Six Nations 2018: Warren Gatland warns Liam Williams to ‘control his emotions’ or risk his Wales place

Full-back looks set to drop out of the team for the Six Nations finale with France this weekend and could yet be cited for his high tackle on Italy's Matteo Minozzi on Sunday

Liam Williams has been told to control his emotions or risk losing his Wales place
Liam Williams has been told to control his emotions or risk losing his Wales place

Liam Williams has been told he must work harder at keeping his cool or risk jeopardising his chances of flourishing on the world stage.

The Saracens star was fortunate to escape with only a yellow card in the 38-14 victory against Italy on Sunday when he launched himself at Azzurri full-back Matteo Minozzi on the stroke of half-time, striking his opponent’s head with his shoulder in the act of tackling him over the line.

Williams, 26, who could yet be cited by Six Nations officials, played no further part in the game as frustrated Wales coach Warren Gatland replaced him on 50 minutes over fears another rash act would leave his side permanently reduced to 14 men.

Wales eventually won the game at a canter, moving above England into second place in the Six Nations table in the process, but Gatland had stern words for a player blessed with enormous natural talent but occasionally prone to hot-headedness.

“No, it is about getting a balance,” Gatland said when asked if Williams moment of madness could cost him his place against France.

“It is about Liam controlling that emotion. In the first half things were not going as well as he would have liked, there are a couple of errors in there and you see him get frustrated. He gave away what I thought was a penalty that did not need to be given away at a breakdown and the tackle at the end – I understand what he was trying to do, he was trying to hit him as hard as he could – there was just a bit of frustration. If he makes that tackle a bit lower there is no problem, but he catches him high and it possibly could have been a red card.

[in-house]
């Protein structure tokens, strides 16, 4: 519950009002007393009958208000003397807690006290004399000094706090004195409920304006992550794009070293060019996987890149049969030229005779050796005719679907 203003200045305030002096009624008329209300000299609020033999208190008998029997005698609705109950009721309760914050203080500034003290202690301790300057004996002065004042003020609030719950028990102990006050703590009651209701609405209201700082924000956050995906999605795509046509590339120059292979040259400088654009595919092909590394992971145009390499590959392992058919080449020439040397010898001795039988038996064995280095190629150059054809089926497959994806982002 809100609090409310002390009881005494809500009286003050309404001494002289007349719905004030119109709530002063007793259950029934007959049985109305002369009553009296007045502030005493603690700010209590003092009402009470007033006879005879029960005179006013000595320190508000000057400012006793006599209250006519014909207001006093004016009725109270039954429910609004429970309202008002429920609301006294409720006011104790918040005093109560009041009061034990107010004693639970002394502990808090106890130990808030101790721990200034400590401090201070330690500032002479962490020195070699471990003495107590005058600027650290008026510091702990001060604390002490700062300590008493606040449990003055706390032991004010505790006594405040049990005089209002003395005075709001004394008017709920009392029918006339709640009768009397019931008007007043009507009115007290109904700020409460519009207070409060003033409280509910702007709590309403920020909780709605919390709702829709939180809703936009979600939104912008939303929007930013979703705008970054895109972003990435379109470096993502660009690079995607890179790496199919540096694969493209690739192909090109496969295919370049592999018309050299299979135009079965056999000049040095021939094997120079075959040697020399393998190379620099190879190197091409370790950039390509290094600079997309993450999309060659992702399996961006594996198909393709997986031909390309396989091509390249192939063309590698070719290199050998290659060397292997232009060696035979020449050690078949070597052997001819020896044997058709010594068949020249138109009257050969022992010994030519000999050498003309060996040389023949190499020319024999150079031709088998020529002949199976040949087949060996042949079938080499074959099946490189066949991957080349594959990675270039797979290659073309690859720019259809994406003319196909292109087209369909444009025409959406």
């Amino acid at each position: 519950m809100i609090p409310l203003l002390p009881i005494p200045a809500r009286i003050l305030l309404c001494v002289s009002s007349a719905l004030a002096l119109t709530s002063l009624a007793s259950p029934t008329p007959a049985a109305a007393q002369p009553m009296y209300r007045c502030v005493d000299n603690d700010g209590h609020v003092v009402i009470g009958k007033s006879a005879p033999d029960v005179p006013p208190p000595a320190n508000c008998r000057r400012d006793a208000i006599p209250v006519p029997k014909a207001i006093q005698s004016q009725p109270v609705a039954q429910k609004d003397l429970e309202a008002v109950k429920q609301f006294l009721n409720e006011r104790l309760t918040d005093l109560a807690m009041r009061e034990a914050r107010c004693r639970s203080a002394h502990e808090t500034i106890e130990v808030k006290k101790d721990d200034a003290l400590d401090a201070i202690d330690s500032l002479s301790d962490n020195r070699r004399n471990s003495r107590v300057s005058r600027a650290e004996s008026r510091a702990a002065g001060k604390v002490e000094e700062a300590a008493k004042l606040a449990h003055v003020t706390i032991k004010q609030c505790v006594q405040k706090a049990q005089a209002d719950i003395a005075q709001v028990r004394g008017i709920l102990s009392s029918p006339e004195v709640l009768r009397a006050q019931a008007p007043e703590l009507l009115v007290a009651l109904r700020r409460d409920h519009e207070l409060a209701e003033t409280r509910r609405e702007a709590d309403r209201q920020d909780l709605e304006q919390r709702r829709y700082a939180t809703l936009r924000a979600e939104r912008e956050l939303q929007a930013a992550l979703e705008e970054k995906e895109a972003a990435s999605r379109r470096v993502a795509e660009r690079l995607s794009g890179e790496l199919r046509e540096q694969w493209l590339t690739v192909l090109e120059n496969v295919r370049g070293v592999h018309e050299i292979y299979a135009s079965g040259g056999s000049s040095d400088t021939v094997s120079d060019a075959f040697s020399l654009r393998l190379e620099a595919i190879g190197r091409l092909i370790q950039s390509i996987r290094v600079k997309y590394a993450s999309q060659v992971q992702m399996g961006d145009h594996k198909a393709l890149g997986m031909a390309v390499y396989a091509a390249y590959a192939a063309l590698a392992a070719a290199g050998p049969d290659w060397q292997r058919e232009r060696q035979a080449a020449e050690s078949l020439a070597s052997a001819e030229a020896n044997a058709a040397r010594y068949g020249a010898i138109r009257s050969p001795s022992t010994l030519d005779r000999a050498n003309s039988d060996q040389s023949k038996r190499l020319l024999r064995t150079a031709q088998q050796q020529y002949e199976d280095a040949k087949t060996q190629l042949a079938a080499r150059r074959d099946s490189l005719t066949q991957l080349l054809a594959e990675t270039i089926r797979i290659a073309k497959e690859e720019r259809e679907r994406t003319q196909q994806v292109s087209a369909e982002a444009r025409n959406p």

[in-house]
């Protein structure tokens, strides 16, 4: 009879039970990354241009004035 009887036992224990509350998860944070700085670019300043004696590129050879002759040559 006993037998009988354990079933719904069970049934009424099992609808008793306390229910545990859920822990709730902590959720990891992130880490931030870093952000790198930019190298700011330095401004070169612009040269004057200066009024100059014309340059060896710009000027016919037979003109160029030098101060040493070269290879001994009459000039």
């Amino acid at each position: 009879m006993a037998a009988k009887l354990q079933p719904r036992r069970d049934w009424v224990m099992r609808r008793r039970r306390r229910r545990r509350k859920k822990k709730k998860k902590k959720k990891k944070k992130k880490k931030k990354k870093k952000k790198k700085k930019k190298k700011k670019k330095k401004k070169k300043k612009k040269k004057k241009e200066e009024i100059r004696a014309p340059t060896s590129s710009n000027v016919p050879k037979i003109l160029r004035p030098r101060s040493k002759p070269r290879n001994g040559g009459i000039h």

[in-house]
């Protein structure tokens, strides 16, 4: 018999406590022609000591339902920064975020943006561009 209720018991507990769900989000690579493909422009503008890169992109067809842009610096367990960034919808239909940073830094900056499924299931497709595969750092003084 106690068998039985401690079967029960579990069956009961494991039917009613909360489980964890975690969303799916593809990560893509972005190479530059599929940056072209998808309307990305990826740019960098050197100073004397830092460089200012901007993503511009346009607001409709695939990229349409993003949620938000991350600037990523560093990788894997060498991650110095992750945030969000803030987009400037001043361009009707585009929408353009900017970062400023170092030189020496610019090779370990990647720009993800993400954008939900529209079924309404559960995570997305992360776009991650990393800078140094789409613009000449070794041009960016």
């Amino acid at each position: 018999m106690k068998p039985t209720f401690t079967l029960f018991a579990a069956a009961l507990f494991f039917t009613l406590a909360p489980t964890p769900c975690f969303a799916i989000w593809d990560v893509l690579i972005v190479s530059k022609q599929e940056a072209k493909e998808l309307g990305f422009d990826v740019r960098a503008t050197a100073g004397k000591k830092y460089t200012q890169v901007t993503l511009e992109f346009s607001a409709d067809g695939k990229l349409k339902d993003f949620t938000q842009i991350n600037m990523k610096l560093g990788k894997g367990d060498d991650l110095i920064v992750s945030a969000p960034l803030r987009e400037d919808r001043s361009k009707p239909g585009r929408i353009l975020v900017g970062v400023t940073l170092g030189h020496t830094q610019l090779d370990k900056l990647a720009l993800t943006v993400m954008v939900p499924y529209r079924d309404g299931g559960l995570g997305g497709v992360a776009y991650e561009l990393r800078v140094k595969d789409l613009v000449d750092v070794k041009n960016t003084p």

“I have sat him down before. It is not a major issue – it is just how we manage him and the players. I don’t want him to lose that emotion. That’s what makes him as good as he is – he is physical, he has got great work rate, he has great energy and you don’t want to take those things away from him.

“When things aren’t quite going his way he needs to keep control and keep calm. He will work hard on doing that.”

Gatland admitted he was “disappointed” with Williams’ decision to hit Minozzi so high but was considerably more upbeat about George North’s outstanding contribution at the end of a difficult week which saw him publicly criticised by Northampton’s interim director of rugby Alan Gaffney.

North scored two tries and had one disallowed and looks certain to keep his place on the right wing as Wales look to end their Six Nations on a high by beating France in their final game at the Principality Stadium on Saturday.

Williams was shown a yellow card for his high tackle on Matteo Minozzi

With Leigh Halfpenny, who replaced Williams on 50 minutes, expected to return at full-back along with captain Alun Wyn Jones in the second row, Gatland faces a straight choice between the Saracens star and promising youngster Steff Evans on the left wing.

Hooker Elliot Dee impressed on his first Six Nations start while James Davies also grew into the game on his debut, although Blues flanker Josh Navidi is likely to return at No 7 against France.

France's fortunes have improved dramatically since coach Jacques Brunel dropped seven players on disciplinary grounds after a late night drinking session in Edinburgh following the loss to Scotland in round two.

Williams has been told to find a balance in his emotions to avoid future indiscretions

Back-to-back wins over Italy and England will see them arrive in Cardiff in positive mood after a bleak opening to their campaign.

“I hope they have been partying all night in Paris after that win – they deserve it," Gatland said. "They have had a lot of things that have gone against them and even had to regroup in this championship with some players moving out of the squad. You have to take your hat off to Jacques Brunel in terms of the discipline he has brought into the squad. They played like that – they played with discipline against England. They were really direct with the way that they played and deserved to win the match.

“It is going to be a tough game for us, we are pretty happy with the record we have had against France in the past and we know there is an opportunity for us to finish second in the championship which is pretty important for us.”

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